I appreciate the advice!!



Please share any thoughts on
Custom’s “Fusion Pro” single component grout.

I used it on a bathroom glass mosaic backsplash with 1/8″ joints, the matting varied so some joints were on the wide side of 1/8″, I had planned on using a non-sanded traditional grout but read your above article and tried to get an epoxy but couldn’t in the selected grout color.
For a slow worker I liked very much that I could get out a cup or two of grout, reseal the pail, finish the grout to the initial clean, clean all tools, and repeat. Small areas (3-4 sq/ft), but for in corners, under a low medicine cabinet, and tight behind faucets, this was perfect for me.

On the recommendation of the guy at the tile supply house counter I used it instead of color matched caulk in a vertical tile corner (change of plane, two tile walls meeting), also at the joint between tile and fiberglass shower surround.

Do you use your epoxy grout in joints at transitions of materials and change of plane joints (tile ones, not the bars in airports).



Hi Loren,

Rarely, I normally use silicone (color-matched). I would just leave it, if you start to have cracking just dig it out and replace it with silicone.



Epoxy grout for tile widths that vary from 1/32″ all the way up to 3/16″?

Our shower’s field tiles have 3/16″ wide grout lines. A lot of details have grout widths of 1/32″ to 1/16″. Many of these lines intersect – narrow grout lines intersecting wide grout lines.

Laticrete website sez “LATICRETE and LATAPOXY® epoxy grouts can be installed into joints from 1/16″ (1.5mm) to 1/2″ (12mm) wide. However, since these grouts do contain sand, narrow joints will appear with a coarse texture when compared to unsanded grouts.”

Is there an epoxy grout without any sand?

Suggestions? Ideas?



Hey Cliff,

No there is not. You may want to check out a urethane grout.



Hi Roger,

My contractor is using the spectralock epoxy grout but lost the initial wash packets. I read that we may be able to use vinegar to substitute the packet. Do you have any experience with that and know how well that works? Also, do you know if the initial wash packets and final wash packets are the same thing? Thanks so much!



Hi anon,

No, the packets are not the same thing. You can use vinegar as the initial wash and powdered dishwasher soap as the final wash.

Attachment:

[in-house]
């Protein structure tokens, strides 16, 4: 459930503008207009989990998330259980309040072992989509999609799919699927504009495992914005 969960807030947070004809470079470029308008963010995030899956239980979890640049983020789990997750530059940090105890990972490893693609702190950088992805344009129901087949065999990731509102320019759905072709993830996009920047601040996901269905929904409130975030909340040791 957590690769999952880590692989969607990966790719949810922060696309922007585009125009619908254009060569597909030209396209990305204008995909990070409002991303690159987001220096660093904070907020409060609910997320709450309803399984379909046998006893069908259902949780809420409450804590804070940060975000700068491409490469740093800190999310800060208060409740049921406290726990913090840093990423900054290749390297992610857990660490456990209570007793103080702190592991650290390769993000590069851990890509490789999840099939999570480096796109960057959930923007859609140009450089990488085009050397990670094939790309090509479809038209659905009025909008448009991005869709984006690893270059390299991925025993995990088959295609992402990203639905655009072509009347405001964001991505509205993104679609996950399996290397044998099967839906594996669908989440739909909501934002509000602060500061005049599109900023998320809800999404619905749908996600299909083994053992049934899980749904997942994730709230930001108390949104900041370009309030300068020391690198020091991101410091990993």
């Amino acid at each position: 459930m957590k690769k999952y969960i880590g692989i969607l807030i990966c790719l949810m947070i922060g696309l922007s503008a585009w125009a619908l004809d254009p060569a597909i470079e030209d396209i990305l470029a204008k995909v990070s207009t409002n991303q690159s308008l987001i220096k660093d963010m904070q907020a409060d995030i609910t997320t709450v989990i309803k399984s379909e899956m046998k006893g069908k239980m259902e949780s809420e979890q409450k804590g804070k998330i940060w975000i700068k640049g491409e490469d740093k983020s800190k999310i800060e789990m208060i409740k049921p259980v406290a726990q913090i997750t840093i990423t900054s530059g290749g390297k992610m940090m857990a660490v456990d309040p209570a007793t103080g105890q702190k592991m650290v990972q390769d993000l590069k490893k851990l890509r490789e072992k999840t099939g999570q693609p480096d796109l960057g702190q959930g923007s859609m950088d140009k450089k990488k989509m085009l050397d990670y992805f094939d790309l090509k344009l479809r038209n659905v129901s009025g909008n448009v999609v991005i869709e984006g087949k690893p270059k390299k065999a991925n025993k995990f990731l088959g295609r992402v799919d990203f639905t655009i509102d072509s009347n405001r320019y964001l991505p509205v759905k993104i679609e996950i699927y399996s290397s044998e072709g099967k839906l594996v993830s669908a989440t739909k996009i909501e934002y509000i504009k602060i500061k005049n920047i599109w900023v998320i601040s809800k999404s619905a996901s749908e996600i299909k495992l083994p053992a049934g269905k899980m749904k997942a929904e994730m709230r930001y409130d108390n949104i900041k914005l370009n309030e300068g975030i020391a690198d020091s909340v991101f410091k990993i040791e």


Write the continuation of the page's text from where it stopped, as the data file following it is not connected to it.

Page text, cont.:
Roger, Im grouting a floor in my house and I have already begun with non sanded grout without doing any research on the matter. Other than a few videos on the actual process. I have done a third of one room and it has been sitting for around 12 hours with unsanded grout. A couple of the wider joints have begun to crack already. If i pickup the exact same colour grout except sanded could i go over it again tonight with that and fix the issue and finish with sanded grout? or is it too late?



Hi Logan,

You need to scrape the unsanded out of there. The sanded grout will not bond to the unsanded in any reliable manner, it needs to bond to the sides of the tile. You need at least 2/3 the depth of the tile.


Leo S.


I had a contractor have an extremely tough time with the TEC Power Grout. He mixed according to the bag and let sit in the bucket for the recommended time. The grout was immediately un-workable. Have you ever seen or heard of this before? We used the same grout on the floors just in a different color and it went down fine. Thinking we got a bad 25lb bag. Thoughts?



Hi Leo,

It could be the grout. Power grout seems to be touchy stuff to me. Some days it works really well and some days I just want to toss it in a field. :D You can call tec and give them the serial number on the bag (should be printed on there) and they can tell you if there are problems with that batch. I have found that the darker grouts tend to be more difficult to work with and a hell of a lot more touchy.